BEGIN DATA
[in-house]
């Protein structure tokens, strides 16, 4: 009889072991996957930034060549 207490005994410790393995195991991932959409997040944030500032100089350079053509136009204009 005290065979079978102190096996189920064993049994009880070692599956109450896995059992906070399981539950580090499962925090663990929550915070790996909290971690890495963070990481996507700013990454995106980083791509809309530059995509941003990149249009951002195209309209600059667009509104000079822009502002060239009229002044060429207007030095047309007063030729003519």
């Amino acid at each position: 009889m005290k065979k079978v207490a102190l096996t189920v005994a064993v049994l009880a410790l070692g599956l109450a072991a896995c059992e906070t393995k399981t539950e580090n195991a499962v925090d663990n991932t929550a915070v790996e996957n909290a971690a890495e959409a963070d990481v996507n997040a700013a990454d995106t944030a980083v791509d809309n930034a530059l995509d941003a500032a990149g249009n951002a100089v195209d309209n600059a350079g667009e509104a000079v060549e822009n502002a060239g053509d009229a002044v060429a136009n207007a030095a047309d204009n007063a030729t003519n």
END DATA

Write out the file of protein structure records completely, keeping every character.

[in-house]
């Protein structure tokens, strides 16, 4: 009889072991996957930034060549 207490005994410790393995195991991932959409997040944030500032100089350079053509136009204009 005290065979079978102190096996189920064993049994009880070692599956109450896995059992906070399981539950580090499962925090663990929550915070790996909290971690890495963070990481996507700013990454995106980083791509809309530059995509941003990149249009951002195209309209600059667009509104000079822009502002060239009229002044060429207007030095047309007063030729003519």
């Amino acid at each position: 009889m005290k065979k079978v207490a102190l096996t189920v005994a064993v049994l009880a410790l070692g599956l109450a072991a896995c059992e906070t393995k399981t539950e580090n195991a499962v925090d663990n991932t929550a915070v790996e996957n909290a971690a890495e959409a963070d990481v996507n997040a700013a990454d995106t944030a980083v791509d809309n930034a530059l995509d941003a500032a990149g249009n951002a100089v195209d309209n600059a350079g667009e509104a000079v060549e822009n502002a060239g053509d009229a002044v060429a136009n207007a030095a047309d204009n007063a030729t003519n």